|Email Fraud: How to Claim Money Back?
||13 March 2020 (Friday)
||2:30pm - 5:45pm
For delegates who have prior knowledge of the subject area
||3 CPD pts (Accredited by The Law Society of Hong Kong)
||Learning Commons Ltd
Room 1602, 16/F,
1 Duddell Street,
Central, Hong Kong
Email fraud is commonplace in Hong Kong as an active international commercial city. For the unfortunate victim, it is a race against time to get the money back before it is further dissipated. The victim also faces extreme evidential difficulty in terms of tracing. What should the victim do in the civil court to obtain the justice he deserves and promptly?
The CPD Course answers this question with the following issues:
- What are the pre-action steps to obtain sufficient evidence?
- What does "freezing" of a bank account by police actually mean (the "no-consent" regime under the Organized and Serious Crimes Ordinance)? In comparison with Mareva injunction, how should a lawyer advise?
- What are the causes of action, including the theoretical foundation on unjust enrichment, money had and received, constructive trust etc.?
- What is tracing? Is there "backward tracing"?
- What are the reliefs, including a declaratory relief, and compound interest?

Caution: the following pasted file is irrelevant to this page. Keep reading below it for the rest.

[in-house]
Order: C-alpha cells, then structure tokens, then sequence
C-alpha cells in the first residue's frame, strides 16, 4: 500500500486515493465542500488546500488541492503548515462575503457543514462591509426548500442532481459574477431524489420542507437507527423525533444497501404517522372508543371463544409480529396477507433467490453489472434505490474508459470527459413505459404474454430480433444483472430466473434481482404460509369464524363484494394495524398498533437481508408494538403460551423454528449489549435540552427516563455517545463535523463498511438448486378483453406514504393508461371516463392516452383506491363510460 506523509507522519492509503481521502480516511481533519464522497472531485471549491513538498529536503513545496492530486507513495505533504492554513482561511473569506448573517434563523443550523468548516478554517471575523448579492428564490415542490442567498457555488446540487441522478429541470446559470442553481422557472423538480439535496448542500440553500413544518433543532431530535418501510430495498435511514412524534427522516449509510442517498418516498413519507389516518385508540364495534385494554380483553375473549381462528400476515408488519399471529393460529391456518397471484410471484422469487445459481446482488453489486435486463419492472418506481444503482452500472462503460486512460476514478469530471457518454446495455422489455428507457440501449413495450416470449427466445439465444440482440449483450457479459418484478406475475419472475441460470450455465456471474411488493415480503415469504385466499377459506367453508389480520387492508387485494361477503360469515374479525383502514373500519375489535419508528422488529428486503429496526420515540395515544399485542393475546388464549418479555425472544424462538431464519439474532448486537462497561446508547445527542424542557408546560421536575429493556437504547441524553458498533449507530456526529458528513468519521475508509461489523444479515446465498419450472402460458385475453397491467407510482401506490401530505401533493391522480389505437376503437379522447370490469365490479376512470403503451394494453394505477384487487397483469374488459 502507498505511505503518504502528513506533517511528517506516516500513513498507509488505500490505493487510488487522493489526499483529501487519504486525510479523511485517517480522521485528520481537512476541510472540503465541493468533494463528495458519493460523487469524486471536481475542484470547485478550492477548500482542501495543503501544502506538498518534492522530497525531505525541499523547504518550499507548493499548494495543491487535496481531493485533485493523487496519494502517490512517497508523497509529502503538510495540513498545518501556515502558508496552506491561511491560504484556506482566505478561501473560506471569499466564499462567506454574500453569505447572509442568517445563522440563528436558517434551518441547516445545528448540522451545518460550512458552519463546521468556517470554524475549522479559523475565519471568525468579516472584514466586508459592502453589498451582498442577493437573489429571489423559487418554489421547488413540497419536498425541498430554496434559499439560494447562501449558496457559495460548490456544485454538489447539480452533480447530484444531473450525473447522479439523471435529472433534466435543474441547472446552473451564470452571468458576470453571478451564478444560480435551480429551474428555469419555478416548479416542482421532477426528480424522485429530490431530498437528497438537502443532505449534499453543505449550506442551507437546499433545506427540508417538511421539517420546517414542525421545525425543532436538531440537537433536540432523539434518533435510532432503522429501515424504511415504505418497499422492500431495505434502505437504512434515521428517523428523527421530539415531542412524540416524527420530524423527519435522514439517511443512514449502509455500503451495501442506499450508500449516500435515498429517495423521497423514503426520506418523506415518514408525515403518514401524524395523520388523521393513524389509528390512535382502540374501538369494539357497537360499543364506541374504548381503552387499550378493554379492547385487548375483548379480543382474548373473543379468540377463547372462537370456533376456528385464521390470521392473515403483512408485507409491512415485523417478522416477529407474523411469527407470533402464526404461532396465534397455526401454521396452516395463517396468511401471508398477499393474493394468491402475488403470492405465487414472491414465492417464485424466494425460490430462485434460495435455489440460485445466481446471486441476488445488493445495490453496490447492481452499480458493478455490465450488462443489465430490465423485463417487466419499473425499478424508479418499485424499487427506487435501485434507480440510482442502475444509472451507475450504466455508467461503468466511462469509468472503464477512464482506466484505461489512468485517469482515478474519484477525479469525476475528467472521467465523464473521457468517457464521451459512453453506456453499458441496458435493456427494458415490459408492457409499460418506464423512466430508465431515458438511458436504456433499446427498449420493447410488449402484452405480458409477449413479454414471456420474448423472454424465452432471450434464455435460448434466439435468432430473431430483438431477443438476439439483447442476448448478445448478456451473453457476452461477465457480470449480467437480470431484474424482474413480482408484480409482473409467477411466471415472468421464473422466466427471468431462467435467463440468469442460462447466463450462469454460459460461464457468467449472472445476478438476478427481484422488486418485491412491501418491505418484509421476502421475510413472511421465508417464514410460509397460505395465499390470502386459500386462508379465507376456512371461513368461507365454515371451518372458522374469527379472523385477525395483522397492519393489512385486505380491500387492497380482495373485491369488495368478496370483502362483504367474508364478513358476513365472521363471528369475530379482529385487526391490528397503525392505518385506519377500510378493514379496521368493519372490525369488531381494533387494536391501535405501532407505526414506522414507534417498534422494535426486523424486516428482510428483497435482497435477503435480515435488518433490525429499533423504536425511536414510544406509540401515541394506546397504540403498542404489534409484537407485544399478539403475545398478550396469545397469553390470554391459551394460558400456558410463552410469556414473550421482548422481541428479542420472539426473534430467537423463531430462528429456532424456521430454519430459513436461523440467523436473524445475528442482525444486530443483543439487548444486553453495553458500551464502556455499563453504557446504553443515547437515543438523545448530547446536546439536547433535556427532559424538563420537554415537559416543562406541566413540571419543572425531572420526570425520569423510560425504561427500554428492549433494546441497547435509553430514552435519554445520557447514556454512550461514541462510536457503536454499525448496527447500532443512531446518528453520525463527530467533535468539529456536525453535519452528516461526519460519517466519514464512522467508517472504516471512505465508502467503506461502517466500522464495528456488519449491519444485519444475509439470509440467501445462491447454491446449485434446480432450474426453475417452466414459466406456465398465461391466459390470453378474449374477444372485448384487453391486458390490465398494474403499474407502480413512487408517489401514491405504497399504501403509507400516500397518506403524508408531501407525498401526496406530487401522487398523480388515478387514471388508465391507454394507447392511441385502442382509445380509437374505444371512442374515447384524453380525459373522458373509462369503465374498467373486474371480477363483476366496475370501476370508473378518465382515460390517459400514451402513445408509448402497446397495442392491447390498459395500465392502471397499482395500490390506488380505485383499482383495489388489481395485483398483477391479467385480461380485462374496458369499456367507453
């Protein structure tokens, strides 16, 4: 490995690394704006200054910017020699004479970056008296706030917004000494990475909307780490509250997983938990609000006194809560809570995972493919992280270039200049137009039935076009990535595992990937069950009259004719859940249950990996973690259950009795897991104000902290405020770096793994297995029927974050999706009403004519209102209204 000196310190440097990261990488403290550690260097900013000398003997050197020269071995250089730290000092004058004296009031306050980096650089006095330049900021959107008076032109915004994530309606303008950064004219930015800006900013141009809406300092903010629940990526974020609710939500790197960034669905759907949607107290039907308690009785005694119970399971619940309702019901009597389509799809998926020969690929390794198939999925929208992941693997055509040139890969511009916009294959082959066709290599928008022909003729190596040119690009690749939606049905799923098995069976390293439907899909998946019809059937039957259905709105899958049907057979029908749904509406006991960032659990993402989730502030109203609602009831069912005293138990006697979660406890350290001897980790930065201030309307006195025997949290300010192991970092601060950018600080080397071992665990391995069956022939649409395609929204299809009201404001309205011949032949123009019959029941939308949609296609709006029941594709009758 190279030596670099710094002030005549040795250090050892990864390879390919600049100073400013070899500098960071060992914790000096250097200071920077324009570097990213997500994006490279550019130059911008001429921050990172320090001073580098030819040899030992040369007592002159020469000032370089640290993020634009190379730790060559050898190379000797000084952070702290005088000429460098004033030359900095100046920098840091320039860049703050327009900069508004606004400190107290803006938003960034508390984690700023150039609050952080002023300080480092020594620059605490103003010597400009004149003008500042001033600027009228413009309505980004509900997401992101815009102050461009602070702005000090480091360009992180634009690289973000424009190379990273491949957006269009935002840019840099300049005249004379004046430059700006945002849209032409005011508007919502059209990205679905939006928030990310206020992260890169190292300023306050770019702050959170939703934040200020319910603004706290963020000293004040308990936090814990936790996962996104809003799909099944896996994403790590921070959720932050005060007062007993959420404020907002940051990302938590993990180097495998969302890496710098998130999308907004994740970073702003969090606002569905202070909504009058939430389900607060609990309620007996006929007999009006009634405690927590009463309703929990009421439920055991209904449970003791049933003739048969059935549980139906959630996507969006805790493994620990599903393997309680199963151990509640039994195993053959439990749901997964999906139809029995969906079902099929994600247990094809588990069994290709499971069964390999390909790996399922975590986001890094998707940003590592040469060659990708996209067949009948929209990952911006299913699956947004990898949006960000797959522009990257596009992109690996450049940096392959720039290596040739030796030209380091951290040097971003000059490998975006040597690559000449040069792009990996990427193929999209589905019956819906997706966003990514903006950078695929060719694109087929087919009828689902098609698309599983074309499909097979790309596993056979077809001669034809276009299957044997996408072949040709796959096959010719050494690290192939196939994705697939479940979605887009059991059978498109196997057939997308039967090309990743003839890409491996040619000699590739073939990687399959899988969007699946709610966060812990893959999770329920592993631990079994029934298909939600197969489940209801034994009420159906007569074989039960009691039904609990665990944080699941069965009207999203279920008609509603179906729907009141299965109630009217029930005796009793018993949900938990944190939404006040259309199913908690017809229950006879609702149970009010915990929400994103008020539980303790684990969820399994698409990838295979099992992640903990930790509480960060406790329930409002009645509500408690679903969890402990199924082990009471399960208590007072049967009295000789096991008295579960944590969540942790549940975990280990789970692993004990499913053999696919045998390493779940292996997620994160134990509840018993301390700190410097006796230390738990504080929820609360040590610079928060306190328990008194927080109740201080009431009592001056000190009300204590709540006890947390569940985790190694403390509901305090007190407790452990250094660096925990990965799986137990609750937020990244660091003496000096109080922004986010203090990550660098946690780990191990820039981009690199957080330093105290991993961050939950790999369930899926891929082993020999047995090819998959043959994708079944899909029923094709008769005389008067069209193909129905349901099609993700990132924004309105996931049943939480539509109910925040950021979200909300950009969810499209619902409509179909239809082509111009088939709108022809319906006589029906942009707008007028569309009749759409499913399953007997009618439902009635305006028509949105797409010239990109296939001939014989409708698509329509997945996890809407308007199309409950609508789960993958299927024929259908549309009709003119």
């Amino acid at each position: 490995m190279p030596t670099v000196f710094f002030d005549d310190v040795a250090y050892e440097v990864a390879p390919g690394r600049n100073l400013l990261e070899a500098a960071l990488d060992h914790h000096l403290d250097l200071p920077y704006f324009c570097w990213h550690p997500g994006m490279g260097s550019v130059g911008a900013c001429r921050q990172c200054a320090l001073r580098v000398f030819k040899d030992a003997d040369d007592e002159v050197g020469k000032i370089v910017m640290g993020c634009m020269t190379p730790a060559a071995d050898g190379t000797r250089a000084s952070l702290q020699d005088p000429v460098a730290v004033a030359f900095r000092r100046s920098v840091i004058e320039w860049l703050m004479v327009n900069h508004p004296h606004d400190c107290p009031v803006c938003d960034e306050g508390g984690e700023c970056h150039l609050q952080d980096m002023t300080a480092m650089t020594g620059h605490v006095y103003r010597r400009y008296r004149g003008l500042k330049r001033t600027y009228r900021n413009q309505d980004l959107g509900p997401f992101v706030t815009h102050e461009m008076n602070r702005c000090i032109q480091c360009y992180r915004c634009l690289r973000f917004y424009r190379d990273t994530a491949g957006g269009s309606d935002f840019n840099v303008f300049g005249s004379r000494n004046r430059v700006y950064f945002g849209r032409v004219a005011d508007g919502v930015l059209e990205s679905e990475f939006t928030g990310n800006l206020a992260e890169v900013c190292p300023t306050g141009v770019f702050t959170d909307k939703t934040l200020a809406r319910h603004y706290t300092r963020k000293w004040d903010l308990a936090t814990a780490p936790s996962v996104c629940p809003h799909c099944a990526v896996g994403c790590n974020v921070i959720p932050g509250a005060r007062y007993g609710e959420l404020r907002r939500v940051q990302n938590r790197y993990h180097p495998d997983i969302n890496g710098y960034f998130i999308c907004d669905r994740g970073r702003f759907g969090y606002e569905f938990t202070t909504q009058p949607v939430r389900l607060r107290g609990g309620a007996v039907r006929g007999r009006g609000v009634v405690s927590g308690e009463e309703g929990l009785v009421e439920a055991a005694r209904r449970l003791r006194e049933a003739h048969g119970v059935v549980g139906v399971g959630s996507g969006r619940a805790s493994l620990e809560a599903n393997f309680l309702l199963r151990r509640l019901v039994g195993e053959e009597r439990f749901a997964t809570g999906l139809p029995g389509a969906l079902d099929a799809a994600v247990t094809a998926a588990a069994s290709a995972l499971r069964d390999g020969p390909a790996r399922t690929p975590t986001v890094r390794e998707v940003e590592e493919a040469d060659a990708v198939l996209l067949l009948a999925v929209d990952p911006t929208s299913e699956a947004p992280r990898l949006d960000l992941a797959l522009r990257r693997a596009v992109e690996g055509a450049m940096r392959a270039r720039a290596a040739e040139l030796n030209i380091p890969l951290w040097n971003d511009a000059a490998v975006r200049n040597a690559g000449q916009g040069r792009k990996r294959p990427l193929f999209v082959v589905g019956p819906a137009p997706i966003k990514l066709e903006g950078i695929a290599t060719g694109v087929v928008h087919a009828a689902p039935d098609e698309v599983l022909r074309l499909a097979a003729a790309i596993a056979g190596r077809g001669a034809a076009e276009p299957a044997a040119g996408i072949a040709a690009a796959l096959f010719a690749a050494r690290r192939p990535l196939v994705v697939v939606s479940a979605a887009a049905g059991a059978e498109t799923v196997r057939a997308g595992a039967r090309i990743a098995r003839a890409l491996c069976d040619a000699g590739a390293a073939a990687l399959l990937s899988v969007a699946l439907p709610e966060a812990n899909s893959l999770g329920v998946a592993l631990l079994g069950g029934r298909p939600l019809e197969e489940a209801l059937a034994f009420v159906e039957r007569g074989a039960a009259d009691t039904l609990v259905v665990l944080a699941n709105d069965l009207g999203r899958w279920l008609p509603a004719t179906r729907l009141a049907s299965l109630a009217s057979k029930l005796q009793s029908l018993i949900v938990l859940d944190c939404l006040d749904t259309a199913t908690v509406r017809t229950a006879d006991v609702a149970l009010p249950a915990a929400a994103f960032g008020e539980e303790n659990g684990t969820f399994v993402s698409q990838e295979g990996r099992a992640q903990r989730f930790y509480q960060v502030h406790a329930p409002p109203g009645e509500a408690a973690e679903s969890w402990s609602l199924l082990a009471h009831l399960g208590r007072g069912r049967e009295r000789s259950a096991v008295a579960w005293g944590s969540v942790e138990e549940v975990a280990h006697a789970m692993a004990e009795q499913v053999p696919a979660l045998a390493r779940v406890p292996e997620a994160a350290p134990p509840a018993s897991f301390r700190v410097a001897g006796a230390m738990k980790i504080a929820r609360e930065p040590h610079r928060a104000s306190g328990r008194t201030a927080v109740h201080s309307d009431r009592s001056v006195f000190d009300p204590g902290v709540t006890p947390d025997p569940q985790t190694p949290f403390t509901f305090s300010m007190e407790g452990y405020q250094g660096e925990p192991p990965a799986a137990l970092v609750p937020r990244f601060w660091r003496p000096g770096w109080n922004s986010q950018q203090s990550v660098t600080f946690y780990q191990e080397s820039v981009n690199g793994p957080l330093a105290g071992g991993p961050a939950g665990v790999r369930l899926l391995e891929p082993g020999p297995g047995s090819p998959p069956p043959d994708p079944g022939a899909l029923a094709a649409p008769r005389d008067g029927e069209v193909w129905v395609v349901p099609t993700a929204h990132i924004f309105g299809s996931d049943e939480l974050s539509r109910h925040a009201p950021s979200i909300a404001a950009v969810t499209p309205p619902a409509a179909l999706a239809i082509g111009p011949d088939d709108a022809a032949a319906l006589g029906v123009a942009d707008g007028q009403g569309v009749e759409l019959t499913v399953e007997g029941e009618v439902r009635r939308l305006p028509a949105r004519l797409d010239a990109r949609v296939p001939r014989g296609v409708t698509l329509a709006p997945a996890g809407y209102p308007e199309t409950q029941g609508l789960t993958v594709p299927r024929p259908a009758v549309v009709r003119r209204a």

- What are the mechanisms for enforcement of a judgment, including a vesting order and Garnishee order?
- How does a lawyer deal with the bank and the police in all the above steps?
- Apart from a civil action, what orders can the criminal court make?
- On the flipside, what if a lawyer represents an alleged fraudster?
The Speaker has represented both victims, including listed companies, overseas individuals, and alleged fraudsters in email, telephone, and general fraud cases with amounts ranging from HK$100,000 to HK$600,000,000. See his recent cases in
- Can a lawyer apply to the court by way of judicial review to "unfreeze" the money?
- Is there a privilege against self-incrimination in civil proceedings?
- What is the implied undertaking with regards to information in civil proceedings?
- How does a lawyer deal with the Department of Justice for immunity for his client?
a. HKSAR v. Kiu Mei Ling and Others  2 HKLRD 991; and
b. Comtel Solutions Pte Ltd v. Yi Li Trade (Hk) Co., Ltd And Another  HKCFI 2407; HCA 1142/2019 (23 September 2019)
He will share his experience and practical tips in handling these cases, including drafting techniques.